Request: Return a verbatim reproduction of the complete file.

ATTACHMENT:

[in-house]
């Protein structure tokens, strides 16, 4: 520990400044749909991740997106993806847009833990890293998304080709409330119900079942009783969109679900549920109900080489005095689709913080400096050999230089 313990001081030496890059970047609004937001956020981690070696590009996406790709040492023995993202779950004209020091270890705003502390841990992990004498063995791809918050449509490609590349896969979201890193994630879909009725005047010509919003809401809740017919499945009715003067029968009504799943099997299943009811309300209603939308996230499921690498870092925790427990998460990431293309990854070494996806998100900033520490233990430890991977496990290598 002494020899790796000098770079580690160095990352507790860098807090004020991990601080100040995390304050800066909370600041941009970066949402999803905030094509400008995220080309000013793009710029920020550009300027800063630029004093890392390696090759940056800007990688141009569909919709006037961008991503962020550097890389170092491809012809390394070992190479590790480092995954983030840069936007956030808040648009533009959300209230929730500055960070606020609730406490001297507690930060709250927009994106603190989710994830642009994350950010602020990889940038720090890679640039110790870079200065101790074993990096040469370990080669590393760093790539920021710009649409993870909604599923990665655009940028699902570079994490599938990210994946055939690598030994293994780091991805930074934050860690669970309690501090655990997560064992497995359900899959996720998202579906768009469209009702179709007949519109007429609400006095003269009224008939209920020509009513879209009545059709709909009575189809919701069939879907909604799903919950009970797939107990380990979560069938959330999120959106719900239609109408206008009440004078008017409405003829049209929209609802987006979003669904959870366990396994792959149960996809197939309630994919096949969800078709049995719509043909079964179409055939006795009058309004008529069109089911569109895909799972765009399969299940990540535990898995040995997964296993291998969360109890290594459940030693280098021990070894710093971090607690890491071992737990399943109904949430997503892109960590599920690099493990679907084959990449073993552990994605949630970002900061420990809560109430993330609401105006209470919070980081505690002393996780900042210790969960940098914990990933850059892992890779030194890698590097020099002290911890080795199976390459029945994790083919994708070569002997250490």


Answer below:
[in-house]
């Protein structure tokens, strides 16, 4: 520990400044749909991740997106993806847009833990890293998304080709409330119900079942009783969109679900549920109900080489005095689709913080400096050999230089 313990001081030496890059970047609004937001956020981690070696590009996406790709040492023995993202779950004209020091270890705003502390841990992990004498063995791809918050449509490609590349896969979201890193994630879909009725005047010509919003809401809740017919499945009715003067029968009504799943099997299943009811309300209603939308996230499921690498870092925790427990998460990431293309990854070494996806998100900033520490233990430890991977496990290598 002494020899790796000098770079580690160095990352507790860098807090004020991990601080100040995390304050800066909370600041941009970066949402999803905030094509400008995220080309000013793009710029920020550009300027800063630029004093890392390696090759940056800007990688141009569909919709006037961008991503962020550097890389170092491809012809390394070992190479590790480092995954983030840069936007956030808040648009533009959300209230929730500055960070606020609730406490001297507690930060709250927009994106603190989710994830642009994350950010602020990889940038720090890679640039110790870079200065101790074993990096040469370990080669590393760093790539920021710009649409993870909604599923990665655009940028699902570079994490599938990210994946055939690598030994293994780091991805930074934050860690669970309690501090655990997560064992497995359900899959996720998202579906768009469209009702179709007949519109007429609400006095003269009224008939209920020509009513879209009545059709709909009575189809919701069939879907909604799903919950009970797939107990380990979560069938959330999120959106719900239609109408206008009440004078008017409405003829049209929209609802987006979003669904959870366990396994792959149960996809197939309630994919096949969800078709049995719509043909079964179409055939006795009058309004008529069109089911569109895909799972765009399969299940990540535990898995040995997964296993291998969360109890290594459940030693280098021990070894710093971090607690890491071992737990399943109904949430997503892109960590599920690099493990679907084959990449073993552990994605949630970002900061420990809560109430993330609401105006209470919070980081505690002393996780900042210790969960940098914990990933850059892992890779030194890698590097020099002290911890080795199976390459029945994790083919994708070569002997250490």